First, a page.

Interprofessional working in the Health Service

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Interprofessional working

In recent times the importance of successful interprofessional working in the health service has been brought to the forefront.   In order to optimise the health care and well being of our clients and service users we must all work together in order to achieve the best possible outcomes.   The Department of Health (2003) advised that in order to optimise the care and continuously evaluate our clients and services users changing needs, successful interprofessional working was essential.

As students within health and social care, the opportunity to participate in interprofessional studies has allowed us all to gain a clear understanding of what it actually means and the important part it plays.   By allowing us to work with future professionals from different fields we have been able to gain a further insight into our own accountabilities and that of those around us.   Bliss et al (2000) stated that he considered it imperative as it allowed an insight into each others roles and enabled us to view our clients from a more holistic view point.

We arrived within our groups at the conference as strangers from different perspective professions, however by allowing each other the opportunity to introduce ourselves and our roles we began to break down communication barriers.   It became apparent very quickly that in order to work successfully within our groups we needed to have ground rules in place or you risk the struggle for power by stronger group members steering the conversation and topics.   Payne (2000) spoke of the negative effect the fight for power can have within a group as oppression can infiltrate when we do not all see ourselves as equal.   The success of group work is dependent upon the equal participation of all group members and the sharing of values and ground rules from which to work with, Henneman et al (1995) stated that all group members needed to

be willing to participate in order for the team to work.   Having worked together on the formation of statements (see Appendix I)   regarding our views on the issues facing interprofessional working we were able to realise together the boundaries and constraints facing us all in our chosen professions.   Communication alerted its self as being paramount in order to provide the most efficient and effective care for our client/service user. The practice of good communication, being both honest and open is dependent upon the participation of all those involved in order to draw conclusion and make decisions (Stapleton 1998) and in the absence of this we will not achieve the level of care that we aspire to.   Many issues can effect the communication of the multi disciplinary team such as stereo typing and hierarchy.   It appears that in order to work successfully as a united team,   the health care system must rid its self of these misconceptions.   We must strive to work together with equal respect and   allow our voices to be heard.   However Boulding (1990) challenged the ability for this to work by writing on the difficulties that arise when working in larger groups, the struggle for equality becomes more difficult, probably due to the need for stronger leadership.   It would appear that although the need for equality is paramount to group success there must still be someone leading and steering the group to maintain efficiency. The General Medical Council (2003) stated in ‘Tomorrows Doctors’ the need for all graduates to be aware of the importance of team work within the multi disciplinary environment, which is making a move away from the old fashioned idea where Doctors were stereotyped as being too far up the hierarchy to be involved in the smaller matters concerning patient care, it is much more recognised now that we must treat our patients from a holistic view point and consider all factors that can affect the individuals health and general well being.   This system should include the client service user in any decisions and planning in order to respect the autonomy of them as an individual.   When the multi disciplinary team works effectively the varied perspectives of the professionals concerned should ensure that the client is receiving the optimum service for which they are entitled.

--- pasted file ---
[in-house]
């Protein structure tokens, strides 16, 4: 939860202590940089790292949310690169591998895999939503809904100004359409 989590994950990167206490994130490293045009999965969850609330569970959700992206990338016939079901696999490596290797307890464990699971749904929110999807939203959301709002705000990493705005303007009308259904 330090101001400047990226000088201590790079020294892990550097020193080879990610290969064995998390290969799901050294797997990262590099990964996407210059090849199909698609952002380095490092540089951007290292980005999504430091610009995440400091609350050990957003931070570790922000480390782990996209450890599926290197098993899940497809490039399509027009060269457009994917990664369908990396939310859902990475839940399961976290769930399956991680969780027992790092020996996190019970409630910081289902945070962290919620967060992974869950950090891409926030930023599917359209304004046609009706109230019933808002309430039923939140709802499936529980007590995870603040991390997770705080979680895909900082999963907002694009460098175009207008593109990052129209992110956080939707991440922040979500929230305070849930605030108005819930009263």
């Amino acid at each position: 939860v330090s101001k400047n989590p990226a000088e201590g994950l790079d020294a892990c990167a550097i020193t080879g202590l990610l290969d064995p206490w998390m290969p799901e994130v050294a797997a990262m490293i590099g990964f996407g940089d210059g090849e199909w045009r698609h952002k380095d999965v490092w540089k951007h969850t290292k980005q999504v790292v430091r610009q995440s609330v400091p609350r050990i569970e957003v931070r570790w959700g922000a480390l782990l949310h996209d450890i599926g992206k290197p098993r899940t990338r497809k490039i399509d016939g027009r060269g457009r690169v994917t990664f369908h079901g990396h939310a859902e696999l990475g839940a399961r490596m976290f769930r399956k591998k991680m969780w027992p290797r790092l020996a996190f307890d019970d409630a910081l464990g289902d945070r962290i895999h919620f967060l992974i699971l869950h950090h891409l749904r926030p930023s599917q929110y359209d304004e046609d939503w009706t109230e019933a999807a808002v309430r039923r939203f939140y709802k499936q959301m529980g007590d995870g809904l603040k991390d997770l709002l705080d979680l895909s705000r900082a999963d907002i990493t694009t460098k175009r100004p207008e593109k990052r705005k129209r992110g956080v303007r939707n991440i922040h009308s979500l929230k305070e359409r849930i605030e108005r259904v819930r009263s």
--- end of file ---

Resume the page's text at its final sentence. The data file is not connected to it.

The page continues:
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All professionals working within the health service are governed by boundaries and policies which they must work within in order to assist their clients or service users, difficulties can arise within the multidisciplinary team when we do not fully understand the implications and actions that can be undertaken by our colleagues in order to achieve the goals of the client whilst working within these boundaries.   The group work we participated in highlighted this fact and we realised together the importance of open questioning and being prepared to share information for the good of our patients was the only ...

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